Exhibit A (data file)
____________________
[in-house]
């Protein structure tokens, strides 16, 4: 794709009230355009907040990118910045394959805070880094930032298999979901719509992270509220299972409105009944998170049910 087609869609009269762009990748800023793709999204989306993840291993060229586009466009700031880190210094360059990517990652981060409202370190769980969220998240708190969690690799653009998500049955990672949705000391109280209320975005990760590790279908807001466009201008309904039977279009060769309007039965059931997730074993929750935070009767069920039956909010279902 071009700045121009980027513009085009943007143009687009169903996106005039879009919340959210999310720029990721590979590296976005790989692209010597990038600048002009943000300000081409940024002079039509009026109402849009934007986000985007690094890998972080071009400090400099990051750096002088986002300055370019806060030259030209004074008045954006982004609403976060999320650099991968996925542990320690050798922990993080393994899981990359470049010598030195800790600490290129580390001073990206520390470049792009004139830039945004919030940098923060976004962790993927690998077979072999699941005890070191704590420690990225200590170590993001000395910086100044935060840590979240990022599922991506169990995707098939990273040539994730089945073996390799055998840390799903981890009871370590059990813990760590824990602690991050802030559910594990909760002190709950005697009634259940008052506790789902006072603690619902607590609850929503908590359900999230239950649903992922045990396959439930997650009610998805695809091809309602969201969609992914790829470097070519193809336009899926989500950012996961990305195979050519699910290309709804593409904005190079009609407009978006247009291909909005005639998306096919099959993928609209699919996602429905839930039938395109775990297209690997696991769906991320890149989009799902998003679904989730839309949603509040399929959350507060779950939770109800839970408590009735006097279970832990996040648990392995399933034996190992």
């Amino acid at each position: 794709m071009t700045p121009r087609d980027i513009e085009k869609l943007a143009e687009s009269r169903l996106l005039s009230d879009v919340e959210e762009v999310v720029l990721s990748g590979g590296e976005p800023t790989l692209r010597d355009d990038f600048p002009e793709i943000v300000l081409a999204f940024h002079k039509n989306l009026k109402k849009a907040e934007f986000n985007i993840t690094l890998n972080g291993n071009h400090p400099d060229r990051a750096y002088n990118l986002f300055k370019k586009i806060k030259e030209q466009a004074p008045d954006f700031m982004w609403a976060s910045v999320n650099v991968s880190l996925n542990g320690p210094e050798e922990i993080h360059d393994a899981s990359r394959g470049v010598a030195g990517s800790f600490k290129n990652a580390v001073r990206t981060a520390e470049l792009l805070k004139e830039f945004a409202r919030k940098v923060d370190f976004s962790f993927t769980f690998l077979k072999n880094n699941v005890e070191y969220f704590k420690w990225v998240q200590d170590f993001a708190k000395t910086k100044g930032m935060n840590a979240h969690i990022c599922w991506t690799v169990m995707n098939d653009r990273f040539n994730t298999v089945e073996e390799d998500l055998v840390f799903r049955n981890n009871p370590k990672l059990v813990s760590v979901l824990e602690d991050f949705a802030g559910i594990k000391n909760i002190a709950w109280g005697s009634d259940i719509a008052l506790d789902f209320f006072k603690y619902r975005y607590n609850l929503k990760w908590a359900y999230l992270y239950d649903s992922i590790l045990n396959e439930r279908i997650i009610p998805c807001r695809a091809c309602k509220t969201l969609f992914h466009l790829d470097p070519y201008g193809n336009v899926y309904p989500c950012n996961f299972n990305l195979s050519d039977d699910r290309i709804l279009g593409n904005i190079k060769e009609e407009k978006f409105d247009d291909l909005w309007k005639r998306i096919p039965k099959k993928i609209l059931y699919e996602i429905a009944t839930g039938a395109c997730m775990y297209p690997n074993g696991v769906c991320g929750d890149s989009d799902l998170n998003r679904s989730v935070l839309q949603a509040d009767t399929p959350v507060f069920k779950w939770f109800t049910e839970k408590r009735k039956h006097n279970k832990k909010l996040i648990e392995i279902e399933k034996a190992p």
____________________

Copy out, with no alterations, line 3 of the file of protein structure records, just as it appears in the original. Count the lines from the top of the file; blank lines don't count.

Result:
């Amino acid at each position: 794709m071009t700045p121009r087609d980027i513009e085009k869609l943007a143009e687009s009269r169903l996106l005039s009230d879009v919340e959210e762009v999310v720029l990721s990748g590979g590296e976005p800023t790989l692209r010597d355009d990038f600048p002009e793709i943000v300000l081409a999204f940024h002079k039509n989306l009026k109402k849009a907040e934007f986000n985007i993840t690094l890998n972080g291993n071009h400090p400099d060229r990051a750096y002088n990118l986002f300055k370019k586009i806060k030259e030209q466009a004074p008045d954006f700031m982004w609403a976060s910045v999320n650099v991968s880190l996925n542990g320690p210094e050798e922990i993080h360059d393994a899981s990359r394959g470049v010598a030195g990517s800790f600490k290129n990652a580390v001073r990206t981060a520390e470049l792009l805070k004139e830039f945004a409202r919030k940098v923060d370190f976004s962790f993927t769980f690998l077979k072999n880094n699941v005890e070191y969220f704590k420690w990225v998240q200590d170590f993001a708190k000395t910086k100044g930032m935060n840590a979240h969690i990022c599922w991506t690799v169990m995707n098939d653009r990273f040539n994730t298999v089945e073996e390799d998500l055998v840390f799903r049955n981890n009871p370590k990672l059990v813990s760590v979901l824990e602690d991050f949705a802030g559910i594990k000391n909760i002190a709950w109280g005697s009634d259940i719509a008052l506790d789902f209320f006072k603690y619902r975005y607590n609850l929503k990760w908590a359900y999230l992270y239950d649903s992922i590790l045990n396959e439930r279908i997650i009610p998805c807001r695809a091809c309602k509220t969201l969609f992914h466009l790829d470097p070519y201008g193809n336009v899926y309904p989500c950012n996961f299972n990305l195979s050519d039977d699910r290309i709804l279009g593409n904005i190079k060769e009609e407009k978006f409105d247009d291909l909005w309007k005639r998306i096919p039965k099959k993928i609209l059931y699919e996602i429905a009944t839930g039938a395109c997730m775990y297209p690997n074993g696991v769906c991320g929750d890149s989009d799902l998170n998003r679904s989730v935070l839309q949603a509040d009767t399929p959350v507060f069920k779950w939770f109800t049910e839970k408590r009735k039956h006097n279970k832990k909010l996040i648990e392995i279902e399933k034996a190992p």